The Noah Project

Rebuilding a sustainable world.


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Is Genetically Modified Food Bad for Health?

Md Nasir Ahmed, a Noah Project reader, has written an informative and well-researched article about GMO’s   I’ve posted it below.  You can also find it at GreenMagz.info.

GMO stands for Genetically Modified Organism, basically it means food made in the laboratory which refers to crop plants created for human or animal consumption using the latest molecular biology techniques to enhance desired traits such as increased resistance to herbicide or improved nutritional content. For example, Plant geneticists can isolate a gene responsible for drought tolerance & insert that gene into a different plant. The new genetically-modified plant will gain drought tolerance as well. Not only can genes be transferred from one plant to another, but genes from non-plant organisms also can be used. The best known example of this is the use of B.T., or Bacillus thuringiensis genes in corn and other crops, enabling the corn to produce its own pesticides against insects such as the European corn borer. Continue reading


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Take a minute to listen to David Bronner’s impassioned plea for GMO labeling. And then say “thanks”!

Dr. Bronner’s Magic Soaps, a fifth-generation family-owned business, believes consumers should have the right to know if their food, or other products, contain genetically modified organisms (GMOs). So the Bronner Family has donated $2 million so far to YES on I-522, the campaign to pass a GMO labeling initiative in Washington State.

Please go to the Organic Consumers blog to send a “Thank you!” to the Bronner Family for supporting I-522 and your Right to Know!

 


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Top Tofu Producer to Display Non-GMO Project Verification

Nasoya announces plan to display the Non-GMO Project Verification seal on pack in PR Newswire.

Nasoya, America’s #1 brand of tofu, today announced that all of its tofu products will soon display the Non-GMO Project Verification seal on pack.  Nasoya tofu has long been produced using Non-GMO ingredients, and the brand is proud to display the independent verification to help consumers make easy choices in order to avoid genetically modified organisms. The independent verification comes in time for October’s Non-GMO Month, and consumers will start to see the Non-GMO Project Verification seal on Nasoya tofu as early as November at grocers nationwide.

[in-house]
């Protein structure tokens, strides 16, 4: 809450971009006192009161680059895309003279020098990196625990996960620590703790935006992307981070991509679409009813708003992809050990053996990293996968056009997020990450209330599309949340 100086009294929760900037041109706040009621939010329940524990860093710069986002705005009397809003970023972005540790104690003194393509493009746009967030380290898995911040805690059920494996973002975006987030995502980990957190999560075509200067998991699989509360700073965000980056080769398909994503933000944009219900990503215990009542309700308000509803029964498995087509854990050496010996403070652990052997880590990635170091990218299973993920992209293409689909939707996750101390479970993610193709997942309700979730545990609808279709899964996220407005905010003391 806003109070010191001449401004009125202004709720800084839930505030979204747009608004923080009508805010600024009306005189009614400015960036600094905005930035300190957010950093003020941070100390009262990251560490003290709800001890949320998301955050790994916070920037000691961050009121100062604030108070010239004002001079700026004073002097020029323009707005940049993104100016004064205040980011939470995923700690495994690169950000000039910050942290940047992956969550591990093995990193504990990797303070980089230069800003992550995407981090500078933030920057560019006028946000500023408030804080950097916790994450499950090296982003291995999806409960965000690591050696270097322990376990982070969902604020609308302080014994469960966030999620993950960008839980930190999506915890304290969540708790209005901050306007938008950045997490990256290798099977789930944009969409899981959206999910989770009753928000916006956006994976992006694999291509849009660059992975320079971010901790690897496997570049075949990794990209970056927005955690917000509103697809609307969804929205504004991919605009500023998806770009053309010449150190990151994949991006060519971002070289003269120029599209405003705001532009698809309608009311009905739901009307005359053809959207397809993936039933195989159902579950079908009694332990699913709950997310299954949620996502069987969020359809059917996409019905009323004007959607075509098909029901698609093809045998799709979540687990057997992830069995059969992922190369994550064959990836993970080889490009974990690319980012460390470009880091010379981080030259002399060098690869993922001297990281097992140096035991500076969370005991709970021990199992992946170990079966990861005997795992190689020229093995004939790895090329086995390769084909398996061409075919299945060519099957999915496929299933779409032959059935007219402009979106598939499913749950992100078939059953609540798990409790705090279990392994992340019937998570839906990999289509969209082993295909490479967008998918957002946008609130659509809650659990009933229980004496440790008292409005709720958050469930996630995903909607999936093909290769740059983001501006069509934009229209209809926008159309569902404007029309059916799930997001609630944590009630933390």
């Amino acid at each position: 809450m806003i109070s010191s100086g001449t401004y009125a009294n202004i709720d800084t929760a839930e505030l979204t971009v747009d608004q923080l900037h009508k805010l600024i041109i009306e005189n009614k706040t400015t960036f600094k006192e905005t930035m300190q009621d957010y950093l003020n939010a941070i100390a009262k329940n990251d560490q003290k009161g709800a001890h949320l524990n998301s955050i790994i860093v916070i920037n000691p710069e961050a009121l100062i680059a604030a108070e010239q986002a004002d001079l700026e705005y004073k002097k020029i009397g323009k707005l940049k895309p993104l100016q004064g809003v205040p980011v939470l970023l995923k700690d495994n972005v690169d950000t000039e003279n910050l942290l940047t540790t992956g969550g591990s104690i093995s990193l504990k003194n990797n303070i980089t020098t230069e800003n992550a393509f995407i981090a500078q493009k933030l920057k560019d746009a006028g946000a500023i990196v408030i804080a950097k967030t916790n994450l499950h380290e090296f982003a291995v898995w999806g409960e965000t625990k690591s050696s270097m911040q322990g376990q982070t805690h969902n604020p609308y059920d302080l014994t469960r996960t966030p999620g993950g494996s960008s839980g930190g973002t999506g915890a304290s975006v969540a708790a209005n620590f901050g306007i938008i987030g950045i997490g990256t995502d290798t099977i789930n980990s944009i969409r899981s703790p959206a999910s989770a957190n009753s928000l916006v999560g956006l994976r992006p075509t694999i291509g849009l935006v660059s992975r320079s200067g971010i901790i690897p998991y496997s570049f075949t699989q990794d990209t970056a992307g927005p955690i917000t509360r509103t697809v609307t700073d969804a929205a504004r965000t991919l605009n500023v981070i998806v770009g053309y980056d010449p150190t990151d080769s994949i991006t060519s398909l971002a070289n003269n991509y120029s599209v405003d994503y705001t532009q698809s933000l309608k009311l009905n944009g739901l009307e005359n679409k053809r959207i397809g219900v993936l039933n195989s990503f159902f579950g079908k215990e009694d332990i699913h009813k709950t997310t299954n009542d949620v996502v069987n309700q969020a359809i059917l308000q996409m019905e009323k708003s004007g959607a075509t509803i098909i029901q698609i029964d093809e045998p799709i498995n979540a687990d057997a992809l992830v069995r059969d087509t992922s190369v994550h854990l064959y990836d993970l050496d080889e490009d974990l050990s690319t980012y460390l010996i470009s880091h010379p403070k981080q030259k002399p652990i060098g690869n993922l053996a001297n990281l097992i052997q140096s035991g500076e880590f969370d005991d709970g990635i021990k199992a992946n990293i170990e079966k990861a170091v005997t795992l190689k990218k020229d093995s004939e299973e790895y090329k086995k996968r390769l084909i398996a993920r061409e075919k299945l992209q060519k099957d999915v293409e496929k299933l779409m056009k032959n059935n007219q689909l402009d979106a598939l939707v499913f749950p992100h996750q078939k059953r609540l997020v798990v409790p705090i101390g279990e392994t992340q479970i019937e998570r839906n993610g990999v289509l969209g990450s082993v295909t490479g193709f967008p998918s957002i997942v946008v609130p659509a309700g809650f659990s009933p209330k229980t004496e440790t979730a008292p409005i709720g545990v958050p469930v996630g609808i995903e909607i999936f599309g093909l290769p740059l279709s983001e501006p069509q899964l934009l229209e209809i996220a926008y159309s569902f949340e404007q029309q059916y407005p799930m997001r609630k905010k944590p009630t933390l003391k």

“Consumers overwhelmingly want to know what’s in their food with 92% reporting they want labeling on genetically modified foods1,” said Tim Kenny, VP of Marketing at Nasoya. “We’re proud to give tofu lovers what they want: a Non-GMO Project Verified option that’s available nationally. Both our core Nasoya tofu as well as our Tofu Plus will be Non-GMO Project verified.” Continue reading


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GMO Genewashing

Reposted from Dr. Frank Lipman’s Blog:

GMO Labeling

By Andrea Donsky

 You may be familiar with the term “greenwashing” –- a term describing the deceptive practice companies use to purposely give off the impression that their products or policies are environmentally friendly, when in fact they aren’t. Greenwashing was first coined in 1986 by an environmentalist named Jay Westerveld, and became popular when the green movement took North America by storm.

Now there’s a new form of deception on the market and Naturally Savvy has a term for it: GENEWASHING. That’s right, you heard it here first!

“Genewashing” is when a company deliberately tries to trick consumers into thinking their products are GMO-free, when in fact they aren’t.